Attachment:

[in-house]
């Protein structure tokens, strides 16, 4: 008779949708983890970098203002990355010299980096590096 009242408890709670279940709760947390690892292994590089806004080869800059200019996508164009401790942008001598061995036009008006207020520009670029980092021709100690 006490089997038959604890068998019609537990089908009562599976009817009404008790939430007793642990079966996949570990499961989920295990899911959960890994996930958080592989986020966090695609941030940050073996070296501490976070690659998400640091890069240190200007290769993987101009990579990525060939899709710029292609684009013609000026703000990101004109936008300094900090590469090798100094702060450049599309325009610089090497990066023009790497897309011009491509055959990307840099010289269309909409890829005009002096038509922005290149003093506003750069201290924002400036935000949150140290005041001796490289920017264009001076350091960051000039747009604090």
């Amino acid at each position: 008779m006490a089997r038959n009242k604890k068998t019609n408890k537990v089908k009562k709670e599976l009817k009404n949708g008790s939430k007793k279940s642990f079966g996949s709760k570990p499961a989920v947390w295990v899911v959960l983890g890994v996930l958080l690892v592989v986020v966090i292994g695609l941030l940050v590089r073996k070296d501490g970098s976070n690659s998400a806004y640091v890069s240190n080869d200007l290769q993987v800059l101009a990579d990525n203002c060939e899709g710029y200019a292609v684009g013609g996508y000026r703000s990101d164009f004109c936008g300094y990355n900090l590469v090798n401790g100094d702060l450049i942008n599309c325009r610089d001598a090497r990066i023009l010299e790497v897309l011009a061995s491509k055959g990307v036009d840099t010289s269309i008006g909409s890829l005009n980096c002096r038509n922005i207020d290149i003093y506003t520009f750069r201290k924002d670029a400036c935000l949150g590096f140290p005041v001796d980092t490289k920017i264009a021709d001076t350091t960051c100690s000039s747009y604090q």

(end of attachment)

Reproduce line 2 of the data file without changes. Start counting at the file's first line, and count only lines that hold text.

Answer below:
């Protein structure tokens, strides 16, 4: 008779949708983890970098203002990355010299980096590096 009242408890709670279940709760947390690892292994590089806004080869800059200019996508164009401790942008001598061995036009008006207020520009670029980092021709100690 006490089997038959604890068998019609537990089908009562599976009817009404008790939430007793642990079966996949570990499961989920295990899911959960890994996930958080592989986020966090695609941030940050073996070296501490976070690659998400640091890069240190200007290769993987101009990579990525060939899709710029292609684009013609000026703000990101004109936008300094900090590469090798100094702060450049599309325009610089090497990066023009790497897309011009491509055959990307840099010289269309909409890829005009002096038509922005290149003093506003750069201290924002400036935000949150140290005041001796490289920017264009001076350091960051000039747009604090």